Reassess Property Tax on Death of an Owner

Reassess Property Tax on Death of an Owner

County assessor will reassess property tax on death of an owner unless prevented


California Property taxes are administered by the County in which the real property is located. The County tax assessor determines the amount of property taxes based upon the fair market value of the property at the date of purchase plus a small amount of increase each year is allowed. The value is called the “assessed value”. The yearly amount of tax is roughly 1.2% of the “assessed value”. Thus, if a property is purchased for $100,000, the annual property tax would be about $1,200 and will increase each year. The county property tax year goes from July 1 through June 30. Tax bills are sent out typically in October and are payable in two installments: December 10 for the first installment and April 10 for the second installment


By law the County tax assessor is entitled to reassess the property and increase the taxes to current market value upon a “change in ownership” of a property. The laws pertaining to property taxes have detailed technical definitions of what constitutes a change in ownership. Thus, when you buy a house on the open market there is a change in ownership and your first property tax bill will be based upon the price you paid for the house. However, if you receive a property as a result of an inheritance or a gift there may be exemptions from the change in ownership rules which would prevent the reassessment of the property taxes.


Reassess Property Tax – A death of a property owner is required to be reported to the County tax assessor within a short time after the death. This enables the tax assessor to reassess the property and increase the property taxes.


Depending upon what happens to the property after property owner’s death there may be an exemption from reassessment that can be applied for. Exemptions must be applied for within 3 years of the death or transferring event on specific forms. The typical exemption is where a spouse dies and the surviving spouse is still the owner of the property whether that be through a living trust or as a surviving joint tenant. Another exemption is known as the parent-child exemption or the parent grandchild exemption. If a parent dies while residing in their home as their principal residence then if their children inherit the home the parent-child exemption may apply. It does not matter what the value of the home was as long as the parent resided there. There is another type of parent-child and grandparent grandchild exclusion which has to do with investment property. The exclusion for investment property is limited to the first $1 million in value of investment property.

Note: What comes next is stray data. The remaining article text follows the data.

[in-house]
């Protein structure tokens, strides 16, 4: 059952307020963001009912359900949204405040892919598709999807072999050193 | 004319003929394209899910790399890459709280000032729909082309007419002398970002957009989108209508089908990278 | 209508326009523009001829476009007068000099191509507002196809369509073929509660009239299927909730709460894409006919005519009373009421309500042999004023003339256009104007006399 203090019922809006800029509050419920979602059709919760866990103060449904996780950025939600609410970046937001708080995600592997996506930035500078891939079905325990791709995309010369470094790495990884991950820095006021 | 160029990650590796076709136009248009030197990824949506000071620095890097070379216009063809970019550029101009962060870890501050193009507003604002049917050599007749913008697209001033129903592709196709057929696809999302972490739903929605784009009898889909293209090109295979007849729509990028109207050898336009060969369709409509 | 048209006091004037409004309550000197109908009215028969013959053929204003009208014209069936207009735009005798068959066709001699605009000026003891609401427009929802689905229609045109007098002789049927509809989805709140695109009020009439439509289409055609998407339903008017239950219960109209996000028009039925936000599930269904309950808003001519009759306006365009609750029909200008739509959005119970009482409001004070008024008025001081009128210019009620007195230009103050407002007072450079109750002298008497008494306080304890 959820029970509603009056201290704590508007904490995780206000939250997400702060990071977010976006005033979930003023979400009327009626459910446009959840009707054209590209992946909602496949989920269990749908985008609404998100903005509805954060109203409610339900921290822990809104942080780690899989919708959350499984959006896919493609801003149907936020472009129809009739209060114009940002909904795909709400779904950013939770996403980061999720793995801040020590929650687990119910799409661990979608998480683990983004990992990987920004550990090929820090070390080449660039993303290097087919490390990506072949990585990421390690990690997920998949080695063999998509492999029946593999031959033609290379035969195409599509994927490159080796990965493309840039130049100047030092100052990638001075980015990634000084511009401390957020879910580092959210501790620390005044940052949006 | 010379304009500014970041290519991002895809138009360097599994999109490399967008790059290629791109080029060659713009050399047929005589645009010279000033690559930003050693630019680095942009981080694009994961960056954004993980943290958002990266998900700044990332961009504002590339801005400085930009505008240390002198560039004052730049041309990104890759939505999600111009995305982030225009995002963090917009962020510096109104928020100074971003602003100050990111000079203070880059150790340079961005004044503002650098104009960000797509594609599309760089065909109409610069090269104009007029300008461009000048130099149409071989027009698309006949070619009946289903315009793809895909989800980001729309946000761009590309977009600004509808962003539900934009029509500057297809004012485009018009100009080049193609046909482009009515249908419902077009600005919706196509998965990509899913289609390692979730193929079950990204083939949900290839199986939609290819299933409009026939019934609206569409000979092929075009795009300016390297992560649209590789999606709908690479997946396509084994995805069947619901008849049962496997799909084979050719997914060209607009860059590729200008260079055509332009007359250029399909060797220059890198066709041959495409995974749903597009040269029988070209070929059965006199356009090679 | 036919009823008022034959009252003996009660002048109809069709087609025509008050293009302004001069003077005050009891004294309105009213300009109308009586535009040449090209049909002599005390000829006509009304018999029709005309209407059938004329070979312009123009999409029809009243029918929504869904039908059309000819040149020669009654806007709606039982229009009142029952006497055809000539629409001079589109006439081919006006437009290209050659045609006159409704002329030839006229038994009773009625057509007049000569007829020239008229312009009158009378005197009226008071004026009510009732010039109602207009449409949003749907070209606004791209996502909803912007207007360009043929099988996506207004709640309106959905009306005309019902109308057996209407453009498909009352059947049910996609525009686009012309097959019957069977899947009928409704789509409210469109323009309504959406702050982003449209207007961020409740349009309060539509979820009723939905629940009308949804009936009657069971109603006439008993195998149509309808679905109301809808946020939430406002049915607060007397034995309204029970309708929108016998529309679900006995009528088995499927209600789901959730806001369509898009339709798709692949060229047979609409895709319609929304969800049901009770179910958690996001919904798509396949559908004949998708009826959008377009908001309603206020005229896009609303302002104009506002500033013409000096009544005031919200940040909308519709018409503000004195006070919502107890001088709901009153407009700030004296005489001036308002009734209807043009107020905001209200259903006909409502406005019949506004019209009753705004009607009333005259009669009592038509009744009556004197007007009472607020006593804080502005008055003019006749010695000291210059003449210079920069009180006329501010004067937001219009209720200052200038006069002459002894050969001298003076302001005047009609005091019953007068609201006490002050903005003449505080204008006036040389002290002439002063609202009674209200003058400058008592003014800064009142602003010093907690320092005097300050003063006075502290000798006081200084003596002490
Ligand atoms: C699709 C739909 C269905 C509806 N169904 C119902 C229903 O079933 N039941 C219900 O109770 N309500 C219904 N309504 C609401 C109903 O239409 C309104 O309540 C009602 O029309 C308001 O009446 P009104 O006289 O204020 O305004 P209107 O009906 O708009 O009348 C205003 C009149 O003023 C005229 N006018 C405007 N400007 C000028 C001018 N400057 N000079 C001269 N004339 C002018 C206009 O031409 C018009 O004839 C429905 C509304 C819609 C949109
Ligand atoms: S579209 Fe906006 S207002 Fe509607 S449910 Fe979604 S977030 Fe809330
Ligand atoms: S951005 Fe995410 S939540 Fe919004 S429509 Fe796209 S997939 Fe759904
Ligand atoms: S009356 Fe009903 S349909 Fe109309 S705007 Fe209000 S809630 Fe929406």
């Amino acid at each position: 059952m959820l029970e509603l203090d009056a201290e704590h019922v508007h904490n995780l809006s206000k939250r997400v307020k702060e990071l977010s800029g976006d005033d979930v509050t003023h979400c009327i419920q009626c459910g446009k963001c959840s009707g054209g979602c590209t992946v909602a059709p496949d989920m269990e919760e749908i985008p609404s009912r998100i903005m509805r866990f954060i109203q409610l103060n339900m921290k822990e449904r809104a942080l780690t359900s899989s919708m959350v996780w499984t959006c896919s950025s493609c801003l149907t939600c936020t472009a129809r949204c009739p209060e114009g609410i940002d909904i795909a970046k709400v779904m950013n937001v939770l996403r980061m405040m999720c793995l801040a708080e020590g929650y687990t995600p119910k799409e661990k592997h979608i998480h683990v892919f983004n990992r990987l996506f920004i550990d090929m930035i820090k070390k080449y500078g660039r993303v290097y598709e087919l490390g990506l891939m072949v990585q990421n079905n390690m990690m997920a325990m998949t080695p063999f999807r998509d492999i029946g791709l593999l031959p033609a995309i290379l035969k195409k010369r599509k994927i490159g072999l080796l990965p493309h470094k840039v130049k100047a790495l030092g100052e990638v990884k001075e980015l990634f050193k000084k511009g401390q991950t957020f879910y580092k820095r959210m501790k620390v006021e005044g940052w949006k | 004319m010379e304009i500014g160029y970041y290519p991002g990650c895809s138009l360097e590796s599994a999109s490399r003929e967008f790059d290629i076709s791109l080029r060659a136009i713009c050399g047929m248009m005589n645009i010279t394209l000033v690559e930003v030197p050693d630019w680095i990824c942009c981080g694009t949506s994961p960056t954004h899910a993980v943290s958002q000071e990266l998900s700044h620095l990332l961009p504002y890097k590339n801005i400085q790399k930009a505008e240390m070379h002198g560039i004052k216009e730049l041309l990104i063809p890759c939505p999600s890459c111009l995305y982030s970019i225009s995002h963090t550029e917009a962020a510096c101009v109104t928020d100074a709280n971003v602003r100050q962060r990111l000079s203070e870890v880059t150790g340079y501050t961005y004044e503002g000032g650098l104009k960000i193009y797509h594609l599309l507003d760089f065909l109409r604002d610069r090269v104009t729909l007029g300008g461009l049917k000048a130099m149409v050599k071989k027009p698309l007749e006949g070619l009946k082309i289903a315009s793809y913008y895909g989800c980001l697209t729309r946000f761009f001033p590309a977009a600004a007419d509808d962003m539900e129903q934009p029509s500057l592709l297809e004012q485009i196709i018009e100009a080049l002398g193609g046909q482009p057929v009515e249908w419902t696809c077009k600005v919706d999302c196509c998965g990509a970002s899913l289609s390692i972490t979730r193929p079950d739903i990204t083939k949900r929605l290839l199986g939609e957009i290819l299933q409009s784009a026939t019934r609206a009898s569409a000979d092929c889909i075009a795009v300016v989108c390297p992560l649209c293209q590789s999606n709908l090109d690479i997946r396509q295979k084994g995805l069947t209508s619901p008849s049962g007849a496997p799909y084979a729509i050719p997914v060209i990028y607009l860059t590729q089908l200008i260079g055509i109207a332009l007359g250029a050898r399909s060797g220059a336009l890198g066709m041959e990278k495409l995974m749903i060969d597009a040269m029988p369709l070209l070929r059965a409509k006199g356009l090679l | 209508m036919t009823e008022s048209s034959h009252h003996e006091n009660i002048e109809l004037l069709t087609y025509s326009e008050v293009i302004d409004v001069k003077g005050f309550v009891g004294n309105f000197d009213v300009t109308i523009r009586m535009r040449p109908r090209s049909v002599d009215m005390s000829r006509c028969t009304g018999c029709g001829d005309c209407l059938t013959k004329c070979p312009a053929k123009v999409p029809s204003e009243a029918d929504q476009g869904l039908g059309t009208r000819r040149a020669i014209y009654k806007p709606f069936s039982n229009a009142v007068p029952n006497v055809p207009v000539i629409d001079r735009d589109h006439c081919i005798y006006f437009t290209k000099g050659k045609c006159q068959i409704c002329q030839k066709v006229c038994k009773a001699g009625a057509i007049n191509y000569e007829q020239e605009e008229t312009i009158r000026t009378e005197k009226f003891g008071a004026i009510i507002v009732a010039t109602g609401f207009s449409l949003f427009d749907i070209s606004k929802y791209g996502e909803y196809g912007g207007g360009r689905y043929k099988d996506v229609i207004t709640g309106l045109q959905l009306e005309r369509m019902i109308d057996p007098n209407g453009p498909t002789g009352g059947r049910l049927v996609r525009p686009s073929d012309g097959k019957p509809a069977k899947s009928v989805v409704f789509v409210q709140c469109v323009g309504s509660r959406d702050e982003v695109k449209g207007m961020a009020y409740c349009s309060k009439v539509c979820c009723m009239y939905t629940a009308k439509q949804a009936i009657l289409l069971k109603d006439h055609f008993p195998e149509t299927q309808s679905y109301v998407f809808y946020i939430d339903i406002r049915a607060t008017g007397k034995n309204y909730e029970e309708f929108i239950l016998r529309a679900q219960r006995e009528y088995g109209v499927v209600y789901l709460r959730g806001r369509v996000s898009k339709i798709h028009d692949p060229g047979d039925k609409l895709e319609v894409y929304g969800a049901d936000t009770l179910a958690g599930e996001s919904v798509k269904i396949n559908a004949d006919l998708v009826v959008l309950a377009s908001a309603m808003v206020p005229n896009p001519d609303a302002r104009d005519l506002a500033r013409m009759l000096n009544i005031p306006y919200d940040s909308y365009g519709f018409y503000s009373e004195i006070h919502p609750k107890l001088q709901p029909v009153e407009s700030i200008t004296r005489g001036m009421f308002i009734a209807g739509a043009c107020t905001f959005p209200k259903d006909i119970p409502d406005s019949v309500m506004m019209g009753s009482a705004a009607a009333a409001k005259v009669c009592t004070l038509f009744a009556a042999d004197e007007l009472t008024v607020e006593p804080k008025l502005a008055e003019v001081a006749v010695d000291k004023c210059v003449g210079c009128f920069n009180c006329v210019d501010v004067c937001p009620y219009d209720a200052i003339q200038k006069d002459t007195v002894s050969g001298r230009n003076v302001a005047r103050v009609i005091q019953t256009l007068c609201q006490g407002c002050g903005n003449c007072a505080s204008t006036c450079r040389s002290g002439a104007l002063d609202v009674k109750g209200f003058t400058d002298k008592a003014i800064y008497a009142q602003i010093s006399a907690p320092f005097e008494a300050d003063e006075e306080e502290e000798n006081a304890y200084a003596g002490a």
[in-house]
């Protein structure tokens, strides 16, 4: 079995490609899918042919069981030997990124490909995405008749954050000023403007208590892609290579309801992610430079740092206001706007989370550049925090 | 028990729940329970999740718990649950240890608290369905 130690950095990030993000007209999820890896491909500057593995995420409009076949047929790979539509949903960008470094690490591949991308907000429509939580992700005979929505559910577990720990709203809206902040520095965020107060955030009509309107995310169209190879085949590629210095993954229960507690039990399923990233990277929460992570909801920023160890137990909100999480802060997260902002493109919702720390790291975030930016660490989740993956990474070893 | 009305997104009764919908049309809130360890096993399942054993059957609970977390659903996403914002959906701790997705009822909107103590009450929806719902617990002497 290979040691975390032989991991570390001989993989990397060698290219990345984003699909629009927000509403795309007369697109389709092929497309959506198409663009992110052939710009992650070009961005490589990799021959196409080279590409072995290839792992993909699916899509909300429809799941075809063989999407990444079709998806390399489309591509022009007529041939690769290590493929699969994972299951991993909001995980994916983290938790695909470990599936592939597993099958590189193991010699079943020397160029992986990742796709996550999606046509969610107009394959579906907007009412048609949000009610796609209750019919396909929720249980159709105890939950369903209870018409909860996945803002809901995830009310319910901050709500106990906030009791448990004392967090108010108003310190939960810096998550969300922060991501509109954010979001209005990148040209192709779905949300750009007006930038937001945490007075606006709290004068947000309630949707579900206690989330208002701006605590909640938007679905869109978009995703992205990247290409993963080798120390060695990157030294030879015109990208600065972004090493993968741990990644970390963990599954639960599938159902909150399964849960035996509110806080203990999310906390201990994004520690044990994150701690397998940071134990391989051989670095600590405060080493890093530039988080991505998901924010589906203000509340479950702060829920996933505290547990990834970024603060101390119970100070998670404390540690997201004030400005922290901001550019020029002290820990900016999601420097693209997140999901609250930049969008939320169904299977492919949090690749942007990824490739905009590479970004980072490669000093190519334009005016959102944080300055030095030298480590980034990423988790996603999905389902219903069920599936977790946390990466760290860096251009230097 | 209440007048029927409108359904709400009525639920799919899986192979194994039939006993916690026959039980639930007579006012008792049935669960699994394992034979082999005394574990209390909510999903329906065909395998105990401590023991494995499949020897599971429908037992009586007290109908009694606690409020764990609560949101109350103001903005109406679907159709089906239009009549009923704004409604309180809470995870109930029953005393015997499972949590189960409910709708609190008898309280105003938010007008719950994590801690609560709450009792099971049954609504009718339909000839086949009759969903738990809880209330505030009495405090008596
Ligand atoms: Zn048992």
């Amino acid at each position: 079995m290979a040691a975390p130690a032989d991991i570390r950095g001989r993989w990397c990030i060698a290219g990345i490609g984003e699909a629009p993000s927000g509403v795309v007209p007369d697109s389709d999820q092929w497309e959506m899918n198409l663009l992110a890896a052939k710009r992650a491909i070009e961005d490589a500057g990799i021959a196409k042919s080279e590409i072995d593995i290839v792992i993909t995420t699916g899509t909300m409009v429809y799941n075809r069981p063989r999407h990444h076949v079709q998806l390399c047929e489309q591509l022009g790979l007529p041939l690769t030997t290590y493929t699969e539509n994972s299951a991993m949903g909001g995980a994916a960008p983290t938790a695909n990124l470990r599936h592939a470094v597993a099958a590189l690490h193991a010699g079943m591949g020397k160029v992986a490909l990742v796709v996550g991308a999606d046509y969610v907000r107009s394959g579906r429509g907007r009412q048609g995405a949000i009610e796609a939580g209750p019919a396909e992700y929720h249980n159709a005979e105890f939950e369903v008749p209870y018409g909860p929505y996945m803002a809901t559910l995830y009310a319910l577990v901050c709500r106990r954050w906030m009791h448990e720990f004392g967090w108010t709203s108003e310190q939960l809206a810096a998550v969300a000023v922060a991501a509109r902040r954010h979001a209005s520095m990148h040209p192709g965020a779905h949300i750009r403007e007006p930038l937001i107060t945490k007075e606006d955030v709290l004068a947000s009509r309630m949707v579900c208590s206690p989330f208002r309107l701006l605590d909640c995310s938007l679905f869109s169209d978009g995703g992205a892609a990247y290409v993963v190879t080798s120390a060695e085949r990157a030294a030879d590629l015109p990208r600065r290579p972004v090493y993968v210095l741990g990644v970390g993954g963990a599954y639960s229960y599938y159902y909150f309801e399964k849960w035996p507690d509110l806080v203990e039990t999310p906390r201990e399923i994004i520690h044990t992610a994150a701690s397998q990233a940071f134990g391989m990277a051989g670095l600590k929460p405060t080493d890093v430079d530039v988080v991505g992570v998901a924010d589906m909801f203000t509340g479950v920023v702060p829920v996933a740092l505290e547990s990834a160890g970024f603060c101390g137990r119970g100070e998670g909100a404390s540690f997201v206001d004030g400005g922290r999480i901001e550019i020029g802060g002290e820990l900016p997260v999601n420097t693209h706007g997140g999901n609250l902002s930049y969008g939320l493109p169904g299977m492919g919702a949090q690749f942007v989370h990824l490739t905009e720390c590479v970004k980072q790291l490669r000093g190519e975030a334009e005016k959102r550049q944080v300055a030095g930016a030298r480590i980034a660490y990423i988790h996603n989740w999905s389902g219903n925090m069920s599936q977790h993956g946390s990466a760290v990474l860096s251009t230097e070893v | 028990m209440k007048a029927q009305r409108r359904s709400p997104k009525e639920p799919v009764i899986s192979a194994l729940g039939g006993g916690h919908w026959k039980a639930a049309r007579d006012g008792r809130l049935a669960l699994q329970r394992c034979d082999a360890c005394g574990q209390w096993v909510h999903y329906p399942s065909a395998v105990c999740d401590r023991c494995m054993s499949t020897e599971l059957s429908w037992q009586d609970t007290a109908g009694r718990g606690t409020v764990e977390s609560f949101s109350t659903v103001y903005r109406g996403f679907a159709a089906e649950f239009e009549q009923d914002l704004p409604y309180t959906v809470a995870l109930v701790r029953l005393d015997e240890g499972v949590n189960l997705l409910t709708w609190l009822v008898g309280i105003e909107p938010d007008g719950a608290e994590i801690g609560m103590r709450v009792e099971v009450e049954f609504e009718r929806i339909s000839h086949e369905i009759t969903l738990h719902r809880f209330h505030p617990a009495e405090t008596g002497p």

The parent-child exclusion and grandparent-grandchild exclusion from reassessment are governed by complicated laws and assessor regulations. Any situa-tion needs to be carefully analyzed BEFORE the change in ownership occurs if possible. As an example, if the property is to be transferred on death through a will or a trust, then the will or trust must be properly worded to fit the family circumstances or else the exemption may not work. An estate planning lawyer should review the financial and legal situation prior to death so that any necessary changes to the will or trust and other recommendations can be made. If a trust or will is involved, the county assessor will review those documents when the exemption is applied for so they need to be correct to not give the assessor an excuse to reassess.
A very typical situation is where a parent has a will or trust leaving his/her estate to her 3 children but actually wants one of the children to get the house. If the house is the only asset of the estate and one of the children gets the house deeded to him or her as part of the after-death administration, (figuring that the others will get paid their share later) the county will say that the parent-child exclusion does not apply to 2/3rds of the house.
If the will or trust does not fit the situation and is not fixed before death, then the situation may or may not be fixable, depending upon various factors. Some steps may be able to be taken to save the exemption if an estate planning lawyer with experience in this area is retained to analyze the situation and recommend the proper steps and documents needed, including possibly going to court. Possible solutions go beyond the scope of this article. It is extremely important to consult estate planning/estate administration lawyers IMMEDIATELY after the death of the property owner and BEFORE filing any papers with the county or state so that the situation does not become worse. Generally the longer one waits to address the situation, the worse it gets because the county will eventually find out about the death and will initiate reassessment procedures on its own.


If an older person has a choice as to whether to move out of his or her principal residence then the property tax consequences need to be addressed. If the principal residence is converted to a rental property then the parent-child exclusion is limited to the first $1 million in value.


In some instances if a child dies and leaves his property to his parents, the exclusion from reassessment may apply. There are other exclusions and technical requirements to all this which can be found in the orange County assessors website on this subject.